*Selection criteria: Most (not all) ideas that received 70+ votes in their initial voting round.


Hi, wouldn't you be able to control student early access by not publishing your course until you're ready?  Would your school publish your course for you a week early?  I'd think they might leave that up to you.


Nancy, your comment is a good one. I guess my concern is that my school is thinking about moving to an early access system. Initially, it might not be required to publish the course before the day prior to classes starting. I worry, though, that the precedent it sets could develop an expectation that classes be ready earlier. While I would like to be able to accommodate that, sometimes, especially with a new class, that expectation may be unrealistic.

Learner II

In response to a change in the latest beta release, I made a mockup of how some of the access settings in Canvas could be modified/simplified.  I think a lot of it applied directly to this idea (which I've upvoted).

For reasons brought up in this thread already, I'd also like to see the ability to modify/override dates at the course/term level be restricted by a course-role permission.  We really don't want any faculty modifying the course dates themselves, as that's against our university policies (yes, there is a training issue involved too, but the current Canvas implementation is really working against us in this respect).  I have javascript to disable the date boxes and override option in settings, but somehow some faculty have been dates in there anyways (I believe there is a possibly something happening with course imports, but I haven't been able to track down the issue or reproduce it in my own testing).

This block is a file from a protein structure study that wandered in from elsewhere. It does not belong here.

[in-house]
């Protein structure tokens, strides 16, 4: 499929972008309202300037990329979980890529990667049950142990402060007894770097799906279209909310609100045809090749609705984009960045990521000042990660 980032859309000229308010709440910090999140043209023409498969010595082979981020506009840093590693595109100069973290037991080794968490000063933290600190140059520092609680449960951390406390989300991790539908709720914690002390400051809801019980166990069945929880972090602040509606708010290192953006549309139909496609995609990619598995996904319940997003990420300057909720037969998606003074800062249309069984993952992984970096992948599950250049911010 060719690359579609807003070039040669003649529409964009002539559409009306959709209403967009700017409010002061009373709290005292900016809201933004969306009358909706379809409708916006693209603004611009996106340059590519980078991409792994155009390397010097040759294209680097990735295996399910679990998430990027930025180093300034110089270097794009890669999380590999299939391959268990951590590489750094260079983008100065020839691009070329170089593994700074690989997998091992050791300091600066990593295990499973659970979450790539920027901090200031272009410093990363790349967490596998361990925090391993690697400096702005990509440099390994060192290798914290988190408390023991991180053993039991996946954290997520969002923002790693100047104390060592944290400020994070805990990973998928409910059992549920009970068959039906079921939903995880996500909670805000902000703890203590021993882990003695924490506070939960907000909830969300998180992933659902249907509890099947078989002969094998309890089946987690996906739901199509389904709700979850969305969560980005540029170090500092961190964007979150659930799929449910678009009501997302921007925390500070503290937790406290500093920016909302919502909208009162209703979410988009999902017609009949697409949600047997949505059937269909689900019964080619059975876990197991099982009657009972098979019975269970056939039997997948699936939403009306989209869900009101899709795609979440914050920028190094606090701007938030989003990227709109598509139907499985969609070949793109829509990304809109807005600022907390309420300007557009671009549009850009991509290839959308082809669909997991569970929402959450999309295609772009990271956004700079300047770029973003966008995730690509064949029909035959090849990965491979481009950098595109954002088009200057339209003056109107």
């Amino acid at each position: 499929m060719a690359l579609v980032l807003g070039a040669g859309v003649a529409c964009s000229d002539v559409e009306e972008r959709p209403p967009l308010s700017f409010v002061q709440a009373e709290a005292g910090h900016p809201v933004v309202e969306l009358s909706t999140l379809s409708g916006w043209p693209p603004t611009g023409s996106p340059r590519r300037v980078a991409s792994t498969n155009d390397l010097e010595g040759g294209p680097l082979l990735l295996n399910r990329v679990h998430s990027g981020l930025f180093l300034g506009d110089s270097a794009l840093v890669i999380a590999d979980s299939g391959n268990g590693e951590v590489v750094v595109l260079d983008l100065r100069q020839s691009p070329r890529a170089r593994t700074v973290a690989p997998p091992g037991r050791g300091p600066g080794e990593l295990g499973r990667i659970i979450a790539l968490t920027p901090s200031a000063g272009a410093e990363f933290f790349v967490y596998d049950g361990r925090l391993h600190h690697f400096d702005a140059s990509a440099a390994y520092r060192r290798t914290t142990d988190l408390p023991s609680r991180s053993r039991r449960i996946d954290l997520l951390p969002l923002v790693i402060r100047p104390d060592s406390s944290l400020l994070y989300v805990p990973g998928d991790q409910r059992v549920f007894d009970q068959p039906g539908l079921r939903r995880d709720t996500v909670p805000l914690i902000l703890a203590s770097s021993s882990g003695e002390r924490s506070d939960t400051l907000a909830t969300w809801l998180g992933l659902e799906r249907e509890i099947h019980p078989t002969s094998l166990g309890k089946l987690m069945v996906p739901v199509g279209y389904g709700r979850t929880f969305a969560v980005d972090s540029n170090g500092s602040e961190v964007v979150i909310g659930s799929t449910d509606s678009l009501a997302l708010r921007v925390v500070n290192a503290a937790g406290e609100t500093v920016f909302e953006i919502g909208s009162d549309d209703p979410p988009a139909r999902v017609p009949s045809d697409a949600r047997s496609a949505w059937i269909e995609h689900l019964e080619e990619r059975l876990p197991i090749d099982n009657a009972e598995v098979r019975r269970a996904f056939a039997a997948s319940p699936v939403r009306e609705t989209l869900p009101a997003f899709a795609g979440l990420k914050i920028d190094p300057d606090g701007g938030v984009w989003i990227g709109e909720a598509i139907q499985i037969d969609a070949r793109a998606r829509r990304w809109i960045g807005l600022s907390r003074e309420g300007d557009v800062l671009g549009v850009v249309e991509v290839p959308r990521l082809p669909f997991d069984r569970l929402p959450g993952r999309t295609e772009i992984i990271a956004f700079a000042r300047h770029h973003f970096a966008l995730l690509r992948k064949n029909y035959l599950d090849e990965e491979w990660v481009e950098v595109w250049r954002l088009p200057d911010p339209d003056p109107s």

The dates here definitely become more complicated, but also would allow much more flexibility.  I'd also like to see the exact same structure rolled down to the course/section level (with the permission settings).  Currently, the course or section override completely disables any extended access given to certain roles (like we give teachers access 8 weeks before the term, but if the course override is used, the teacher HAS to have the exact same access dates as a student).

Community Member

Also be able to download a read only PDF for record keeping.


Community Advocate
Community Advocate

Ha-ha Smiley Happy 

Learner II

Chris Farley getting a better look by raising his sunglasses.

That mock-up is awesome!

Community Member

As a student, I feel that this feature is essential. How can I reasonably decide which modules to pick for my next year at university when I don't even know what content was actually taught in that course in the last year? I have first-hand experience that the picture painted by the descriptions given when I'm asked to pick my modules paints a very different picture to what actually happens. To that end, I've found it crucial that not only read the descriptions provided by the university, but also speak to past student about their experiences - and, most importantly, investigate past assignments and lecture material - the latter of which is of particular importance when one is out on a year in industry, as I have been over the last year.